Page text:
Five facts about the Indian National Flag

Tryst with the Tiranga


News - India & You

August 15, 2016

/ By / Kolkata

As the 75th anniversary of indian independence approaches, social media is full of news, much of it fake, on the National Flag and how it evolved over the year and when it was adopted. Here are some facts about the indian Tricolour or Tiranga as it is called in Hindi. 

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The Indian National Flag

As India celebrates its 75th Independence Day this August 15, here is a look at the story of the Indian National Flag and how it evolved over the decades before the Independence. What we see today was adopted in on July 1947, just days before India gained Independence. From undergoing various changes to making space trips, the Indian flag has come a long way.

1.Evolution of Indian flag.

It is believed that the first Indian National Flag in India was hoisted on August 7, 1906, in the Parsee Bagan Square (Green Park) in Kolkata. It is believed to have been designed and hoisted by Sachindra Prasad Bose and Sukumar Mitra.


In 1907, in order to let the world know about the Indian independence struggle, Bhikhaji Rustom Cama hoisted an Indian flag in Paris, becoming the first Indian to raise an Indian flag on foreign soil. After this, she then unfurled the flag at the International Socialist Conference in Stuttgart, Germany, in August the same year.

In 1917, during the Home Rule movement, the third flag was raised by Lokmanya Tilak and Dr Annie Besant.


In 1921, at the Bezwada Session of the All India Congress Committee, Pingali Venkayya, a geophysicist, designed a flag made of two colours. When asked about it, Mahatma Gandhi recommended the addition of a white stripe to symbolise peace and truth along with the spinning wheel that signified the development of the country.


In 1931, a resolution was approved in annual meeting of the All-India Congress to accepting a tricolour flag as India’s National Flag. This flag had three stripes- saffron, white and green with spinning wheel of Mahatma Gandhi in the middle.


On July 22, 1947, the Constituent Assembly embraced the Indian flag with three stripes, saffron, white and green, with the Ashoka Chakra in blue in the middle Which is designed by Pingali Venkayya . Consequently, with some modifications, the tricolour flag of the Congress Party ultimately became the National Flag of Independent India.


It was hoisted for the first time ever at the stroke of mid-night on August 14-15, 1947, by the first Prime Minister Jawarharlal Nehru in the Central Hall of Parliament.

The next day, a large gathering of Indians witnessed the lowering of the Union Jack for the last time on Indian soil and the hoisting of Indian National Flag, for the first time, amid thunderous applause at India Gate at 08:30 am. The Tricolour was hoisted again by Nehru at Red Fort on August 16 morning.

2 .Space Trips

The Indian National Flag has not only adorned the Earth, but has also travelled to Space. Legend has it that the National Flag was carried aboard the US rocket Apollo-15 in 1971. In April 1984, the Flag went back to space. This time, it was worn in space in the form of a medallion that was part of the spacesuit of worn by Cosmonaut Wing Commander Rakesh Sharma when he was part of a joint space flight of India and erstwhile Soviet Union. In 2008, Chandrayan 1, India’s first lunar probe, hoisted also the Indian flag on the Moon on November 14, 2008.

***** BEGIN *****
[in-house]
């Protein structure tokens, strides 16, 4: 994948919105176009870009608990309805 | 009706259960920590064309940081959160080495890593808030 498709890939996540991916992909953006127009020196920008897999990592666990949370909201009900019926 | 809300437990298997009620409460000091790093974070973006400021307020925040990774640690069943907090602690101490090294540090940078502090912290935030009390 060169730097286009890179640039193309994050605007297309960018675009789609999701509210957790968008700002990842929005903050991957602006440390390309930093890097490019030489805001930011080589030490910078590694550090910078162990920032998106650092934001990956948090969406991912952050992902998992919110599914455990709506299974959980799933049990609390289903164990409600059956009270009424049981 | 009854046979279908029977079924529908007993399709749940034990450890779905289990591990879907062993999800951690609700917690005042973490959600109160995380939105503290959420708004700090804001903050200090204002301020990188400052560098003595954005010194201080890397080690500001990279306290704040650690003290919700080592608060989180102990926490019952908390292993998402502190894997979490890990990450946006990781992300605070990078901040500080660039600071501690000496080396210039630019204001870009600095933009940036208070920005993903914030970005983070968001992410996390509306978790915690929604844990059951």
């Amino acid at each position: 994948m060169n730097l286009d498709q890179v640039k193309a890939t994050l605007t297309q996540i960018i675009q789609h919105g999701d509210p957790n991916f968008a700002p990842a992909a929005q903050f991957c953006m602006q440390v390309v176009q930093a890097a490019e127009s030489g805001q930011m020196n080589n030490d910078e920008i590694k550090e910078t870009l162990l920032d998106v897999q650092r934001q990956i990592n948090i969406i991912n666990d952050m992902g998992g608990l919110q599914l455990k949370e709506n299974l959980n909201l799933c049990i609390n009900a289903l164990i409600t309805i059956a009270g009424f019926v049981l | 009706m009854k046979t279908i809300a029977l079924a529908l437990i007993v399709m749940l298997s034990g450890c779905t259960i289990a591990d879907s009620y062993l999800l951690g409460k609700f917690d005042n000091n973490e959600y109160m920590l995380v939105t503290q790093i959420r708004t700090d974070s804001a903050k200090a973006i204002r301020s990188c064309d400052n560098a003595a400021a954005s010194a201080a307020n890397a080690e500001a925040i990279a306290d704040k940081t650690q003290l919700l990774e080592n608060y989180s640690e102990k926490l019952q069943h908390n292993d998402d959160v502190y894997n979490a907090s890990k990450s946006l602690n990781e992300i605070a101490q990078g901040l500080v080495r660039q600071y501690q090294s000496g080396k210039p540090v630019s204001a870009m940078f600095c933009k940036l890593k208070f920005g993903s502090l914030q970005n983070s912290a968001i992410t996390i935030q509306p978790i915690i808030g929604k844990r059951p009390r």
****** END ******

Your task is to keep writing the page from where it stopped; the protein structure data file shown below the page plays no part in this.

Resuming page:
3.The tiranga

The Indian Flag is referred to as the Tiranga (or tricolour) as it has three horizontal stripes of equal size which are saffron on top, white in the middle and green at the bottom. Saffron is said to symbolise sacrifice and courage; white signifies truth, peace and purity and green symbolises prosperity. The Ashoka Chakra, the Dharma Chakra, symbolising righteousness in continual progress and growth, is placed at the centre of the white stripe, and has 24 equally spaced spokes. Compared to the French flag, similarity lies in both having three equal stripes but the French has vertical stripes. The French flag also has a white stripe in the centre, blue and red being the first and third stripes.

The Indian Tricolour

The Indian Tricolour

The French tricolour

The French tricolour








There are several other countries that have the same combination of colours on their flags as the Indian Flag. Ireland and Cote d’Ivoire (Ivory Coast) have the same stripes, but organised vertically.


The flag of West African nation, Niger, comes closest to Indian flag, with same order of colours in horizontal stripes with a circle in saffron, replacing the Ashok Chakra in the middle.

4.World’s Largest National Flag.

The world’s largest national flag, made of Khadi fabric was put on display to celebrate the “Army Day” on January 15, 2022. It was displayed at Longewala, along the India – Pakistan Border in Jaisalmer.


5.Textile significance

Indian Flags that are meant to be of use for the general public are preferably to be made of hand spun cotton or silk Khadi.Governement offices, their agencies as well as officials are strictly required to use this type of flag. In fact, Khadi has to be used as the stitching thread for the flags as well.

Khadi Weaving

Khadi Weaving










Also Read – Indian Independence Act: Britain’s Last Act in India

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